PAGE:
Thursday, November 15, 2012

Poor Leah…

Tonight, while Anna and I were watching a show, our six-year-old daughter, Leah, came downstairs, obviously slightly distressed. Anna asked her what was up; Leah responded that she had to go to the bathroom—a rather cryptic statement, since there is a perfectly good bathroom, perhaps ten steps from her room, which she uses all the time. Still, we told her that that was fine and encouraged her to use the downstairs bathroom and get back to bed.

For whatever reason, Leah then proceeded to enter the kitchen—which, for those who have never been in our kitchen, does indeed feature running water, but does not particularly qualify as a bathroom. We asked her why she was going in there, but she didn’t answer, which of course led us to ask her again. This continued for about thirty seconds.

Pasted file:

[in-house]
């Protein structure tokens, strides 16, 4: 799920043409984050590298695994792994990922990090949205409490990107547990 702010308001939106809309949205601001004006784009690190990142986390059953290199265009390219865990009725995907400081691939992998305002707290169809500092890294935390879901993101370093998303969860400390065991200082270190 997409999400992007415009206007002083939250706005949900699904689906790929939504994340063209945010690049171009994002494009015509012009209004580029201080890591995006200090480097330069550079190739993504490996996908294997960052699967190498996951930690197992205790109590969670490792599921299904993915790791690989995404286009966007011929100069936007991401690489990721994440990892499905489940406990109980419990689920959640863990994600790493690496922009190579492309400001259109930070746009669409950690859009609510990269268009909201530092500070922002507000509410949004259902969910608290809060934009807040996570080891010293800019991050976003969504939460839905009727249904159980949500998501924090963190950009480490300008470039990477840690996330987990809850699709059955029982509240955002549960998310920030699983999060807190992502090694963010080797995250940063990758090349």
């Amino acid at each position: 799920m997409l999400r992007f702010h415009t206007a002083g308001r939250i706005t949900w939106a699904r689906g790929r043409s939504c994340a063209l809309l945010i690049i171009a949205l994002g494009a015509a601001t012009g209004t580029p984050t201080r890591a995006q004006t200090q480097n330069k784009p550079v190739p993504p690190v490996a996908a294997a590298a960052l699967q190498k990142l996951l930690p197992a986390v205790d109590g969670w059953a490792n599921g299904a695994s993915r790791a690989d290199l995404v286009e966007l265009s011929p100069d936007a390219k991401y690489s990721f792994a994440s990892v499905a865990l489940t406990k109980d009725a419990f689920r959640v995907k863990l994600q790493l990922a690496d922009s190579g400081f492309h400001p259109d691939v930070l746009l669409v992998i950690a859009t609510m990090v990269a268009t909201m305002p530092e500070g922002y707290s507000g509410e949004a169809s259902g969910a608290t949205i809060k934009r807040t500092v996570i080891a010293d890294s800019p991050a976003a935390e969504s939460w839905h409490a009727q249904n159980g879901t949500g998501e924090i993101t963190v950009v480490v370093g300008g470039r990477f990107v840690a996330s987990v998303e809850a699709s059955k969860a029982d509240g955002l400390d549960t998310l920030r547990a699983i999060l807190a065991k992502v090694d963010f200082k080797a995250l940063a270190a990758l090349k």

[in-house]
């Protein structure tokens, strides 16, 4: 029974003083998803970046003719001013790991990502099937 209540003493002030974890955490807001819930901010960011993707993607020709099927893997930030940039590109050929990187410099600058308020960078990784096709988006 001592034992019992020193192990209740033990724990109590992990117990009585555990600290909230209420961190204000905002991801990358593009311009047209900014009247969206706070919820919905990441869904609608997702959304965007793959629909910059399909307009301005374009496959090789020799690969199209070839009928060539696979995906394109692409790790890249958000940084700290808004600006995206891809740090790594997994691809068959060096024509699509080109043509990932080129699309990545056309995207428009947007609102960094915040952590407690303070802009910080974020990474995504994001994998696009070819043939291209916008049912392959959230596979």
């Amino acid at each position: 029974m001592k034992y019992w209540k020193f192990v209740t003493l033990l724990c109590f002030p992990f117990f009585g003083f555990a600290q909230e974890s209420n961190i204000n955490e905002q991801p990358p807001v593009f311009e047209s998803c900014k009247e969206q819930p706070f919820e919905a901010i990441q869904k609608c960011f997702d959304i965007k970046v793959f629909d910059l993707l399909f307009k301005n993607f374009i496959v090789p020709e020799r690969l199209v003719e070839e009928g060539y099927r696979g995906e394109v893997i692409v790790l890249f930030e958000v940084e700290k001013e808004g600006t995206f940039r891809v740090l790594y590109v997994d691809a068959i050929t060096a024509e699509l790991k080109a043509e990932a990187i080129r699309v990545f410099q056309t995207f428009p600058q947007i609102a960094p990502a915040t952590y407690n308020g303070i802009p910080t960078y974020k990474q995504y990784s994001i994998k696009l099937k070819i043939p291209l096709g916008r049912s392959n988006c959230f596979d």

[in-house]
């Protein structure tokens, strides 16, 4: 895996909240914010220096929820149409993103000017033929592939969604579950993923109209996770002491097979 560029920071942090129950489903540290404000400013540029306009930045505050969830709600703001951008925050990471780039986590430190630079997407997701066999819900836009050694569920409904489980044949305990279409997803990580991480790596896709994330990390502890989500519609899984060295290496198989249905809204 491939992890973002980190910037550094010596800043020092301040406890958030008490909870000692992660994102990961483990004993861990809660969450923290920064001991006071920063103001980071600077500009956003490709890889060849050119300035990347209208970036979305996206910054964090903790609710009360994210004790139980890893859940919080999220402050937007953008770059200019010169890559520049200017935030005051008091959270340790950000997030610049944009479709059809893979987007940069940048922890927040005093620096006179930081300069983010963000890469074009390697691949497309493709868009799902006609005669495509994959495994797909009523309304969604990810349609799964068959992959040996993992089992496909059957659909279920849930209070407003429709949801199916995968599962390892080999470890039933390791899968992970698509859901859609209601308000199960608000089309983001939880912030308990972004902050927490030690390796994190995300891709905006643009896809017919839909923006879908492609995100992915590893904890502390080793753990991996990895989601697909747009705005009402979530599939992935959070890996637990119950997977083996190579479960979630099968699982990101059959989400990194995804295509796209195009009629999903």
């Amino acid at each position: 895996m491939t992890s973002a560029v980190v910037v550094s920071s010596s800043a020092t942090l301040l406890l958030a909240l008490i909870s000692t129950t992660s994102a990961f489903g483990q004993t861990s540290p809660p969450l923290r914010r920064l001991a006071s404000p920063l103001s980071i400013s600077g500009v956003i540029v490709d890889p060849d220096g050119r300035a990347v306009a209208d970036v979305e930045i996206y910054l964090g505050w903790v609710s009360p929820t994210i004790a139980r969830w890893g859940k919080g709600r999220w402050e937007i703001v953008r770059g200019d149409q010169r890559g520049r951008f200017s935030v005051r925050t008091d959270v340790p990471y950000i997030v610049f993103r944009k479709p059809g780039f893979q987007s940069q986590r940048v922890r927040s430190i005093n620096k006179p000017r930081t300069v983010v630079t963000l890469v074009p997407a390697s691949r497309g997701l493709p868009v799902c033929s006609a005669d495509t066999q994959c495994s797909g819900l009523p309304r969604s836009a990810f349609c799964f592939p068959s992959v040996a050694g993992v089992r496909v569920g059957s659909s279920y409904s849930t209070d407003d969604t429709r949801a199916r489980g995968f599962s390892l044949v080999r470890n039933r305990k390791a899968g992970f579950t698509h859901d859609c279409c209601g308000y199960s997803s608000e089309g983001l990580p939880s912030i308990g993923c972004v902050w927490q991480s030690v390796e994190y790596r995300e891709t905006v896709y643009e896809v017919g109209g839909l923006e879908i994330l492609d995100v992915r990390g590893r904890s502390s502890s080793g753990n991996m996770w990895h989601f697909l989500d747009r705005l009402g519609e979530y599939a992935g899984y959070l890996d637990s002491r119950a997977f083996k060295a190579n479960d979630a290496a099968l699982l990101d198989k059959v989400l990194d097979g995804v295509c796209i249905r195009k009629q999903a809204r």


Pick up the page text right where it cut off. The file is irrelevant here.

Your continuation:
When she finally came back out of the kitchen, Leah again looked slightly confused. And again, we told her to go to the bathroom and head to bead. Her response: to walk right back into the kitchen, where she proceeded to get a paper towel.

When Leah finally emerged from the kitchen, the second time, I tried to snap her out of her apparent somnambulism by having her give me a hug. She did so, but not before accidentally kneeling on Anna’s legs and hurting her, in the process. Leah then gave me the paper towel, for no apparent reason, and with a little prompting, finally made it to the bathroom.

After going to the bathroom, Leah then came back to give us each another hug. We told her to go back to bed, cautioning her to go to her own room, not her sister, Naomi’s, nor her brother, David’s. She walked up the stairs and, less than a minute later, we were relieved to hear her door close. However, when we came upstairs, about ten minutes ago, we found Naomi’s door hanging wide open. While Leah was certainly not in there, we have little question about who did it.

Poor kid.

1 comment:

  1. Danny has a history of sleep walking when he was about that age. He walked right out of the house one night and was almost to the street when he was about 7 or 8.